Saturday, February 09, 2008

They were better back when they sucked: my friend the teacher learns to teach

The subject of this story was born to be a teacher. He possesses all the essential character traits of a good teacher - he's extroverted, he's intelligent, he's confident but not arrogant, he's great with kids. By all accounts, today he is a wonderful middle-school science teacher, but it's oddly comforting to remember that his start was not so smooth.

I witnessed (and video-taped) his first ever attempt at teaching. It was actually a rehearsal for a physics lab for elementary education teachers he was to run solo, without a professor in attendance. It was notable because the word 'OK' was used every 3rd word or so. The tape has since been destroyed.

My friend also aspired to inspire the youth outside of the classroom. He taught Sunday School. He taught swimming lessons in the summer, in his big brother's backyard pool. He was a camp counselor. He was, without any question, going to succeed at growing up to be what he wanted to be when he grew up (I would not, but was blissfully ignorant of it).

The two of us lived in a house owned by a Physics professor, along with several other students, all male, all science or math majors, all tall, most blond. All of this was purely coincidental. We could have just as easily been tiny female dance majors. This was a pure fluke, the kind of thing that happens randomly in nature.

Our next door neighbor was a woman in her 70's, and we became friendly with her, or, more accurately, my friend, who loves people in general, became friendly with her, and I became friends with her as a result of tagging along with our mutual friend. She told us stories about her daughter, a wild child who had run away to play the flute with Alice Cooper's touring band. My friend accepted the idea that Alice Cooper would have taken a flautist on tour with him. I was skeptical, but steered clear of confrontation. Wild child got mixed up with some guy and the two of them started a fake religion together out west. Eventually the guy's drug use got out of hand, so she ended up running back to and marrying some sorry schlub who'd been infatuated with her since his teenage years and was now working for an insurance company in the L.A. area. In this case as in every other case I've witnessed, when a nerdy dude gets to marry his infatuation object 20 years after first developing an obsession, it is not a happy ending. It ends up being an unstable situation with a grotesque, unresolvable power asymmetry, as laughable and ugly a compromise as any physics nut who wanted to understand the mysteries of the universe but instead ended up designing bombs that would kill people without damaging property. Nobody's fooling anybody.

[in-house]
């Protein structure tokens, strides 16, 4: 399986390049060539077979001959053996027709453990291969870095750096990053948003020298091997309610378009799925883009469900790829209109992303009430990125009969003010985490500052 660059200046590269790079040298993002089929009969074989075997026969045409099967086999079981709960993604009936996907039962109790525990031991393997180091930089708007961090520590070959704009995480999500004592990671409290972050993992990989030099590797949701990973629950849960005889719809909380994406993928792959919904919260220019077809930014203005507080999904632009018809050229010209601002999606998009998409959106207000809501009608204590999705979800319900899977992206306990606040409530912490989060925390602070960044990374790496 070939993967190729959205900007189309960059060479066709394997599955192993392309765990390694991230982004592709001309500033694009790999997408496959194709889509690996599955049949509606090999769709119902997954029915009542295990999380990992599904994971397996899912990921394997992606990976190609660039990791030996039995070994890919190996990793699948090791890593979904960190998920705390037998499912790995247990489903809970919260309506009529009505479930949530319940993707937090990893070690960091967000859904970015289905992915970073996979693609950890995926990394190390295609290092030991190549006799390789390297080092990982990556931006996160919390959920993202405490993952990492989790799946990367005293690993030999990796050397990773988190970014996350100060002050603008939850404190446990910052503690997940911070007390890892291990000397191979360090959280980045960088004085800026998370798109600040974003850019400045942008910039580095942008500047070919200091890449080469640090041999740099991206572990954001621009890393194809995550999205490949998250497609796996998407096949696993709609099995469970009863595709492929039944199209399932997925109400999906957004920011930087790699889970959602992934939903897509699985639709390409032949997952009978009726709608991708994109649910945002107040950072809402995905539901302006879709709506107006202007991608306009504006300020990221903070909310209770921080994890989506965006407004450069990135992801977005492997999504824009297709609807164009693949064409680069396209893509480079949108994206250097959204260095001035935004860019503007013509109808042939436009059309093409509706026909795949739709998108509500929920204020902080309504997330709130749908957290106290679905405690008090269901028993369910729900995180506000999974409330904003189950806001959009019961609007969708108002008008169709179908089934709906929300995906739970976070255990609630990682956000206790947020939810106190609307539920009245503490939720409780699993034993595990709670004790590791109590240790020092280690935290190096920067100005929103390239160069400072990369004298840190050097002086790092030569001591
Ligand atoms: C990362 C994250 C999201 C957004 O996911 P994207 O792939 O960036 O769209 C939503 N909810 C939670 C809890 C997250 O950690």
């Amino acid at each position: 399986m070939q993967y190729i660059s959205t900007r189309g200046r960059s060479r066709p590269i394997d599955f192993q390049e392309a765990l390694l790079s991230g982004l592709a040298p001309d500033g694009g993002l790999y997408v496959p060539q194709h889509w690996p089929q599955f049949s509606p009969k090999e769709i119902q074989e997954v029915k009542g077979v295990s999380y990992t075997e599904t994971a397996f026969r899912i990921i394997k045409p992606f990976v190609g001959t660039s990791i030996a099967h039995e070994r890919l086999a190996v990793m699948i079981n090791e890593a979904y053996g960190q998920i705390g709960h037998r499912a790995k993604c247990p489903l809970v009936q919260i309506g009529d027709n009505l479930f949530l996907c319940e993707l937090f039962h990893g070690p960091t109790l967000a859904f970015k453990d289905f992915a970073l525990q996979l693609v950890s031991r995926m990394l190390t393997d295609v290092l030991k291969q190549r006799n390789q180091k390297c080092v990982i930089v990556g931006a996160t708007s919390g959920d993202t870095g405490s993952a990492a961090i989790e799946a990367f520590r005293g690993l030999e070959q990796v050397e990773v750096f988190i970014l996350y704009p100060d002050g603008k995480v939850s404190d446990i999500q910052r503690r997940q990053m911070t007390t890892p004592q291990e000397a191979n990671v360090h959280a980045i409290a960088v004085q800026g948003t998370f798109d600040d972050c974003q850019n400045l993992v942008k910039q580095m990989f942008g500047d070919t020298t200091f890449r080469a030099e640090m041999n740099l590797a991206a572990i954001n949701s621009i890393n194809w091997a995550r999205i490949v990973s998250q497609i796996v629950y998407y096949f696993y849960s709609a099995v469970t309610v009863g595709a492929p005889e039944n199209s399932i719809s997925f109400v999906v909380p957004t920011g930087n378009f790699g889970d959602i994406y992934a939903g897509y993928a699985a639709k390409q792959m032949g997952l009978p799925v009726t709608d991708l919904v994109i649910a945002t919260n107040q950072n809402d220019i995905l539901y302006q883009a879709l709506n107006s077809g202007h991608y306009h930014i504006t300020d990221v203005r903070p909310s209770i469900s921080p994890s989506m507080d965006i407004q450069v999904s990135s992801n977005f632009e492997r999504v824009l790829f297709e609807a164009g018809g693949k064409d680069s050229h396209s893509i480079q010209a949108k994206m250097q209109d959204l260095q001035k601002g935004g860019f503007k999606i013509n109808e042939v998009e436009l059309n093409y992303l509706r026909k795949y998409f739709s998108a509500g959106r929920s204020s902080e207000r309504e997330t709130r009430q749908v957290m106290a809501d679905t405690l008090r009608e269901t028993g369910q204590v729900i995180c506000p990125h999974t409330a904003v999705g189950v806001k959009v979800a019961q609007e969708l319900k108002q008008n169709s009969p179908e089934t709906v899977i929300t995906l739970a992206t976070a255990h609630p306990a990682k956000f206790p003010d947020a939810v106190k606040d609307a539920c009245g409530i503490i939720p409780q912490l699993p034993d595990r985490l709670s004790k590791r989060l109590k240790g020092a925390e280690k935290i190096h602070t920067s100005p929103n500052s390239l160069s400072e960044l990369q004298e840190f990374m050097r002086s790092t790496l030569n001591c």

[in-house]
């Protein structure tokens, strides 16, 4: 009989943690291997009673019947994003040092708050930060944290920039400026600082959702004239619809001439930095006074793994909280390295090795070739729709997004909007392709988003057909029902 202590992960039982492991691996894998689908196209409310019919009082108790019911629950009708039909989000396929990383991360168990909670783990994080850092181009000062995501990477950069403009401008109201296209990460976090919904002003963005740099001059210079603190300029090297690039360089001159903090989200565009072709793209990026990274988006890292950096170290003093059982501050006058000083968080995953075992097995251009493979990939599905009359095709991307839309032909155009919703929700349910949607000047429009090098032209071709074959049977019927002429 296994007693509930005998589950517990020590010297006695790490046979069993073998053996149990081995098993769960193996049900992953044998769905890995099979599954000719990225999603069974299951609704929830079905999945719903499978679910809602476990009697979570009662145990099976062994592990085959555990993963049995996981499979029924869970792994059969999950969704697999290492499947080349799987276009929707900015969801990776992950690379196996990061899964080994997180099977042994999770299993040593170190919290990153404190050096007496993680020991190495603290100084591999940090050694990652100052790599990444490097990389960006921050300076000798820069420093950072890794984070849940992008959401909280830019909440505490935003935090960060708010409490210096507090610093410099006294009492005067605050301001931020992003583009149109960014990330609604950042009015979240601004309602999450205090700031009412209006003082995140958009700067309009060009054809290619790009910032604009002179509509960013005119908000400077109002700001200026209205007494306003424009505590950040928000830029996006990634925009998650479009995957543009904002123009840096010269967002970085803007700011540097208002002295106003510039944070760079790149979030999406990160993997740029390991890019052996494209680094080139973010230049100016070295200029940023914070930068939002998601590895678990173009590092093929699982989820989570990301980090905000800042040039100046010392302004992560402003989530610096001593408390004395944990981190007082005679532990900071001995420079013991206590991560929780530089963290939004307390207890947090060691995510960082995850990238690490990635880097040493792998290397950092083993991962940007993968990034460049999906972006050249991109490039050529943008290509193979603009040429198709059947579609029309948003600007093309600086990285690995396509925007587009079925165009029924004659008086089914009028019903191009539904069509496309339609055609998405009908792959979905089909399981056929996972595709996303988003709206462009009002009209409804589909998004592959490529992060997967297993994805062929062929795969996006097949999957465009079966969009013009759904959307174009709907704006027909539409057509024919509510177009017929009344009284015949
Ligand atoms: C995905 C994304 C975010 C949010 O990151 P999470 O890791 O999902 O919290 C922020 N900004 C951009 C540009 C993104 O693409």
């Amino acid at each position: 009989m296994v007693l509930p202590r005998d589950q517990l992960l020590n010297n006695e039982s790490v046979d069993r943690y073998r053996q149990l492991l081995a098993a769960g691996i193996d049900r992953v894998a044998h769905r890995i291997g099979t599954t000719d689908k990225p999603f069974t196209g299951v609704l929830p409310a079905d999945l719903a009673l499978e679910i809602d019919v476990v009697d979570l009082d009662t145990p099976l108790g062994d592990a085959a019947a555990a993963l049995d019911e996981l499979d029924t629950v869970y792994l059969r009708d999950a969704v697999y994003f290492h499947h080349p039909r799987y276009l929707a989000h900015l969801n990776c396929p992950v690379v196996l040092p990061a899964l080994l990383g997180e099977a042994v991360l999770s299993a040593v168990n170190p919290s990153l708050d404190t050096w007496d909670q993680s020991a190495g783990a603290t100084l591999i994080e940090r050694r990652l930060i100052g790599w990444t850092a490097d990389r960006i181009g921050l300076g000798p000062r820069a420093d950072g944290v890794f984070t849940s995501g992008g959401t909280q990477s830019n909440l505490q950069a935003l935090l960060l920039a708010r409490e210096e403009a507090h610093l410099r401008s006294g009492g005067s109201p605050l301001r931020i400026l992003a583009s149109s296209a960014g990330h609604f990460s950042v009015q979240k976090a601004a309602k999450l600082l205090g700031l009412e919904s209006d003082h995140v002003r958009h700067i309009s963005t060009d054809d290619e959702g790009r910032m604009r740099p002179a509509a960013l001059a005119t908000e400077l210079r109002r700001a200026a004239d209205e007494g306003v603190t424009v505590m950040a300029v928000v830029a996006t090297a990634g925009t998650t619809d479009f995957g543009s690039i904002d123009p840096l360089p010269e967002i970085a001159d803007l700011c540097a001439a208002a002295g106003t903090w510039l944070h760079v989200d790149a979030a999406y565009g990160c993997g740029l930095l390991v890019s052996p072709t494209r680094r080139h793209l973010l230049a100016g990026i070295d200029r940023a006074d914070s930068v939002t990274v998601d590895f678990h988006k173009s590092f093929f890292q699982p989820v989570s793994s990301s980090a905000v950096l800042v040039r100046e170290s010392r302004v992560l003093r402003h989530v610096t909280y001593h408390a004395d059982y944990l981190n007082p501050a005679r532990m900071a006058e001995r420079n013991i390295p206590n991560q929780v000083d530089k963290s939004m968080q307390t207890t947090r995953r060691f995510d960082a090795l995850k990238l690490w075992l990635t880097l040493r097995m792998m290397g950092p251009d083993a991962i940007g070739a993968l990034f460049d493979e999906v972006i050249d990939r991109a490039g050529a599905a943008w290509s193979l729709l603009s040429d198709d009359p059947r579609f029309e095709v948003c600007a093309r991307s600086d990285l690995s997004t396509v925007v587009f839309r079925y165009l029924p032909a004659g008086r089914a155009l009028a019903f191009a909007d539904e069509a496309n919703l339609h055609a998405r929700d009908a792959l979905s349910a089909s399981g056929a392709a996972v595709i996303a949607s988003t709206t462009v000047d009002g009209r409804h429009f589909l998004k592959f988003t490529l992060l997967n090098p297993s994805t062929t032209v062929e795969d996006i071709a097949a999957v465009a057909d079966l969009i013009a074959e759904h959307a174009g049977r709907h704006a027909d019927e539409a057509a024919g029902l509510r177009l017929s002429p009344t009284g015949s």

One summer wild child visited us, and brought the then 10-year-old spawn of her relationship with the cross between Jim Morrisson and Jim Jones. She represented southern California with all the necessary stereotypical attributes in place: blond hair, vapid California accent, the 'bringing culture to the rubes' condescension, the 'radio station that comes in and out' brain.

My friend saw in wild child's spawn yet another opportunity to practice his chosen craft. A little quick background is necessary: one of my friend's hobbies was buying junk from yard sales and re-selling it to antique stores for profit. This was in the pre-eBay days of the early '90s. We called him 'the Junk Man', but he made a fair amount of extra money at it.

Also around this time, H. Ross Perot's campaign to destroy George Bush I's re-election hopes was getting underway. My friend was enamored of Perot and the mythology around this self-made billionaire. A key story: as a child, Perot sold a pocket knife for several times what he paid for it, and this was how he discovered a love for making deals.

My friend thought it would be fun to give the California kid a knife and take him to an antique store, where he could see if he could get a good price for it. Before the trip, he asked the owner of the shop to play along, and let the kid 'talk him up' to $7.

This went over better than my friend could have ever hoped. The kid loved suckering the store owner out of $7 so much that as soon as he got back to Grandma's, he essentially turned the house upside down looking for things he could sell. He didn't find any Antique's Roadshow-worthy Civil War swords or the legendary 'Depression Glass', but he did stumble on some particularly embarassing poetry written by his mother, presumably on the Alice Cooper tour bus. The opening line of one poem: 'Babies are high all the time'. Having experienced living with a baby since then, I'm not sure I agree.

This was a classic lesson in unforeseen effects for both my friend and all witnesses. The California Kid never became a Perot-esque billionaire, but the skills he learned that summer were ones that would come in handy later in his career as a crackhead, when he'd ransack relatives' belongings for goods that could be exchanged for money.

No comments: